Blackberry Banana Bread with Cinnamon Streusel

Wild blackberries abound in Italy.  Ok, that's a bit general, I have not been everywhere in Italy this summer, but I can safely say that they are abundant in Florence and Cinque Terre.  I'm all for anything free and tasty, so I will always stop and pick a few when they are in reach.  Most evenings I like to go for a "passeggiata," or stroll, usually along the Fiume (river) Arno, and there are lots of vines that grow down towards the river.  A fence conveniently kept me from clambering down and picking any, getting torn up from the pickers, and possibly dying in the pursuit, but it didn't stop a little Nonna one evening from trying her best to reach through the fence and grab a few tasty morsels.  I admired her greatly.  Along the hiking trails of Cinque Terre there was also a plethora, and they were perfectly placed along the trail for me to grab handfuls here and there, energy bursts for the 2 hour (solid uphill ;) ardent trek!  Especially helpful since I had already eaten my packed lunch before we even started hiking...And then there was that one time when Paul, who loves to do triathlon and ride his bike for millions of miles, said he had passed a huge group of blueberry bushes while riding up in the mountains.  So we drove up to the spot, up into the rolling hills of Tuscany, prepared with bags, open mouths, and welcoming stomachs.  Melinda and I headed to the nearest loaded bush, and although my first thought was "those are strange looking blueberries" it didn't occur to me to stop and figure out what they were before picking or eating any.  They had been told to me as blueberries, therefore they must be.  So the first thing I do? Pop one in my mouth.  It was the single most sour bitter thing I have ever had in my mouth.  And I like sour things, I eat lemons plain.  But this had a pit and I was expecting a sweet blueberry.  I swiftly spit it out and we didn't pick or eat anymore.  For awhile after we were convinced it was nightshade, OH NO, and I thought I might die.  Not really, it wasn't.  But don't eat something if you don't know what it is.  JENNY.  I'm looking at you.  

Another evening I took a different route for my passeggiata and passed tons of blackberry bushes.  They lined the road for quite a ways, and so I went back several times with friends to pick a couple bagfuls.  I gained a few battle scars from the prickers, some "ciao bella's" from people passing on the road probably wondering what is that weird girl doing climbing on the road guard half hidden/hanging from thorns in bushes, but most importantly, free berries.  And what do you do when you have too many blackberries to eat?  You bake with them, of course.  Delicious and tender banana bread with little bites of blackberries dispersed throughout topped with a sweet cinnamon streusel.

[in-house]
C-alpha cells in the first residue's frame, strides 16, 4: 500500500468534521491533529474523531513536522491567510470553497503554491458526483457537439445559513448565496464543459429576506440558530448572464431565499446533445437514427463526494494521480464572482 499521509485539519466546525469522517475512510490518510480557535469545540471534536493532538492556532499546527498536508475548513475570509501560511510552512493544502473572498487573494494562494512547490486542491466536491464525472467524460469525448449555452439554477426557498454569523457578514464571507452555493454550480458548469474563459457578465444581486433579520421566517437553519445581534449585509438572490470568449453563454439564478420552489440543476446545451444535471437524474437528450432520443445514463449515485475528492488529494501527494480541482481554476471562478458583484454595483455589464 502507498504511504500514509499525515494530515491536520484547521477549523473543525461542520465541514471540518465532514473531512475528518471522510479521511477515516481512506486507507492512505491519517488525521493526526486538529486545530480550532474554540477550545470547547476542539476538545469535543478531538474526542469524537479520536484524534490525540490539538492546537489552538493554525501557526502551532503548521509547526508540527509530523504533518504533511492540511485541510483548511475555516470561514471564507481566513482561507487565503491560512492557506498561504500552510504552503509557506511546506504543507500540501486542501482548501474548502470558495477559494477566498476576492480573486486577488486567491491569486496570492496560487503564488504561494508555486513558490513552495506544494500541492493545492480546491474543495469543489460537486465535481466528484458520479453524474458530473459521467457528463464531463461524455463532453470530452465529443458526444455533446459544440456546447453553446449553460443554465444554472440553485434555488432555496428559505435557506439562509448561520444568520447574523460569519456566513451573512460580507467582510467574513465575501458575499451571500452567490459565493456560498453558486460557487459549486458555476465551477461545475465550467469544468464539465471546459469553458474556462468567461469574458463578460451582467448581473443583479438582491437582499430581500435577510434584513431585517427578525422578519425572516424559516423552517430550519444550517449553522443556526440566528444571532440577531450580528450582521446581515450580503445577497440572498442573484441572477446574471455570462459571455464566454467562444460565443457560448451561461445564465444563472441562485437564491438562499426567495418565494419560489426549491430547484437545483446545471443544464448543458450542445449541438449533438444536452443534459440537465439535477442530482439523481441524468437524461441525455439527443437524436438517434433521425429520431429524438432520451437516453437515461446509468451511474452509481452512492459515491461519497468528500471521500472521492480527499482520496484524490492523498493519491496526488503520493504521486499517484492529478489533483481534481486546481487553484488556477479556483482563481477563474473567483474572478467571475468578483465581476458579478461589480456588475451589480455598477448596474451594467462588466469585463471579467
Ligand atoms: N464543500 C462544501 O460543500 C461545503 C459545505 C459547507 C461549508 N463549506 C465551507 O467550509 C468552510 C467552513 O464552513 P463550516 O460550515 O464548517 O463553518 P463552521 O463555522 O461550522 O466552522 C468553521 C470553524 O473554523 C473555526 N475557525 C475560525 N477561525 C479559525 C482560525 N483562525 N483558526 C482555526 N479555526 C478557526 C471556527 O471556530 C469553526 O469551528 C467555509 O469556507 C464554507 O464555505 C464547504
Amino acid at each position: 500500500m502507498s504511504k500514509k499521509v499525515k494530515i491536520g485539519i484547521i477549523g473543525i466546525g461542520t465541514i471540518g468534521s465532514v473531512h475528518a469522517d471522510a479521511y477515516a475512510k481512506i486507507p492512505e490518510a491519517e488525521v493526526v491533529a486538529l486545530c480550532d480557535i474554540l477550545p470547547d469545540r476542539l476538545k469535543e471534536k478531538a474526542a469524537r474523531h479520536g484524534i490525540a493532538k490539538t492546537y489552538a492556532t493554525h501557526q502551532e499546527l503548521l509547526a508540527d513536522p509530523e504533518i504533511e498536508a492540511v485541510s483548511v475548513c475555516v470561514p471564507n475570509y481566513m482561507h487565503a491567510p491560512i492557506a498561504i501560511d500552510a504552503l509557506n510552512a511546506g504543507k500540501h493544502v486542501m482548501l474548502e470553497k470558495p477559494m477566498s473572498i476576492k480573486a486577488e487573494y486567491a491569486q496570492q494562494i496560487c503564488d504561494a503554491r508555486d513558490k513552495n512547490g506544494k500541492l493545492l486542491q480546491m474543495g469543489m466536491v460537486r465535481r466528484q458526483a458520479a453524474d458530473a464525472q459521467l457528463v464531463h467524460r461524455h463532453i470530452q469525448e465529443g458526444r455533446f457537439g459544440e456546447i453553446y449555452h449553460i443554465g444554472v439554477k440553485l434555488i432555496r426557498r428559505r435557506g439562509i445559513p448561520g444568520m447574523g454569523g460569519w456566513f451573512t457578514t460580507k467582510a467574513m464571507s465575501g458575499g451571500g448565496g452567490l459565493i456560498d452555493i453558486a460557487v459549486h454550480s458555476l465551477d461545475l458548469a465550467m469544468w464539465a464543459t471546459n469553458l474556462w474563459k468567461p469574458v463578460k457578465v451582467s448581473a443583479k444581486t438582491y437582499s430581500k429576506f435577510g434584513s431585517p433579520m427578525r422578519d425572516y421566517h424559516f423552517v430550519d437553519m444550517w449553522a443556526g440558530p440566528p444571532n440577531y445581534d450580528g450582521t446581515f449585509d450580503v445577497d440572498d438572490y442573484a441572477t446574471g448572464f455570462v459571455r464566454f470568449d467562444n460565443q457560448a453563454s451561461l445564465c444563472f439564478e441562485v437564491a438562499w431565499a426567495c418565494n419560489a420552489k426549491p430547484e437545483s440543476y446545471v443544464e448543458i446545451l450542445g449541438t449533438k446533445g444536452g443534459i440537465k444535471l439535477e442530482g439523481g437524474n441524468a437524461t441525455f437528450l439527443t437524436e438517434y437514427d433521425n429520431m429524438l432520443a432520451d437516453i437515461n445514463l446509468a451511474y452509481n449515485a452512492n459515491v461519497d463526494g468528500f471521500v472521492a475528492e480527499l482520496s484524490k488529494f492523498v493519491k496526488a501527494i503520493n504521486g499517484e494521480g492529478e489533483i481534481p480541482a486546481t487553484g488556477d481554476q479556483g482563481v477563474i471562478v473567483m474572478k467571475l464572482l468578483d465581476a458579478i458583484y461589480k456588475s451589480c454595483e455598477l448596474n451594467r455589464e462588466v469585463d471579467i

Blackberry Banana Bread with Cinnamon Streusel

Ingredients:

For the Blackberry Banana Bread

  • 2 cups all-purpose flour
  • 1 tsp baking soda
  • 3/4 tsp salt
  • 3/4 cup sugar
  • 1/2 cup oil
  • 2 eggs
  • 2-3 bananas, mashed
  • 1 tsp vanilla
  • 1 1/4 cups blackberries

  For the Cinnamon Streusel

  • 3/4 cup all-purpose flour
  • 1/3 cup sugar
  • 1 tsp cinnamon
  • 3 Tbsp cold butter

Directions:

Oven 350 Fahrenheit.  Grease one 9x5 in loaf pan.

Make the Blackberry Banana Bread

In a medium bowl, whisk together flour, baking soda, and salt.

In another large bowl, beat together sugar, oil, eggs, banana, and vanilla.  Add dry ingredients and stir until just combined.  Gently fold in blackberries. 

Pour into prepared pan.

Make the Cinnamon Streusel

In a medium bowl whisk together flour, sugar, and cinnamon.  Using a pastry cutter, a fork, or my preferred method, clean hands, add butter and mix until crumbles form. 

Sprinkle evenly over batter and bake for 35-40 minutes, or until toothpick comes out almost clean.  

Allow to cool in pan at least 10 minutes before removing from pan.

Jenny's Notes:

Feel free to substitute any type of berry for the blackberries!  Blueberries and raspberries are also delicious.   

I put the vague measurement of 2-3 bananas because either will yield a delicious bread.  The more banana the more moist it will be, and also a touch heavier.  And let's face it, every banana is going to be a different size.  So even if I gave you an exact measurement like 200g, and that ended up being 2 7/16 of a banana, what are you going to do with the remaining 9/16 of that mushy banana? You see my point that I have already over explained, so just use however many mushy bananas you have on hand, 2-3.